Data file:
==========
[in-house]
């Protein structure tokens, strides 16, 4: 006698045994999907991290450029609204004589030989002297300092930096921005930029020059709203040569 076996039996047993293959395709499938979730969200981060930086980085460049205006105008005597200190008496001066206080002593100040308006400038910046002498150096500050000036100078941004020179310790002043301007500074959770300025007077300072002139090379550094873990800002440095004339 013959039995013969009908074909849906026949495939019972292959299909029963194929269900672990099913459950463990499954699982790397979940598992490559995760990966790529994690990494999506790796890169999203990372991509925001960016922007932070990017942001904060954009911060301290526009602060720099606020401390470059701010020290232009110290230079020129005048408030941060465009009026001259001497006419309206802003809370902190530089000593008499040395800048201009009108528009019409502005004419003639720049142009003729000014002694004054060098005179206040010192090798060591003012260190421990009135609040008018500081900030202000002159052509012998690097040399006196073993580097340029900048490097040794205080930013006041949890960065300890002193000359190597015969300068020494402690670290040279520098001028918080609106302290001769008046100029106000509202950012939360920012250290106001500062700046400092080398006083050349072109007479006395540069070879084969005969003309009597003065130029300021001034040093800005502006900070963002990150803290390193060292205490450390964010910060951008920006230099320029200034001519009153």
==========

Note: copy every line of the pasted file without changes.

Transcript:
[in-house]
């Protein structure tokens, strides 16, 4: 006698045994999907991290450029609204004589030989002297300092930096921005930029020059709203040569 076996039996047993293959395709499938979730969200981060930086980085460049205006105008005597200190008496001066206080002593100040308006400038910046002498150096500050000036100078941004020179310790002043301007500074959770300025007077300072002139090379550094873990800002440095004339 013959039995013969009908074909849906026949495939019972292959299909029963194929269900672990099913459950463990499954699982790397979940598992490559995760990966790529994690990494999506790796890169999203990372991509925001960016922007932070990017942001904060954009911060301290526009602060720099606020401390470059701010020290232009110290230079020129005048408030941060465009009026001259001497006419309206802003809370902190530089000593008499040395800048201009009108528009019409502005004419003639720049142009003729000014002694004054060098005179206040010192090798060591003012260190421990009135609040008018500081900030202000002159052509012998690097040399006196073993580097340029900048490097040794205080930013006041949890960065300890002193000359190597015969300068020494402690670290040279520098001028918080609106302290001769008046100029106000509202950012939360920012250290106001500062700046400092080398006083050349072109007479006395540069070879084969005969003309009597003065130029300021001034040093800005502006900070963002990150803290390193060292205490450390964010910060951008920006230099320029200034001519009153």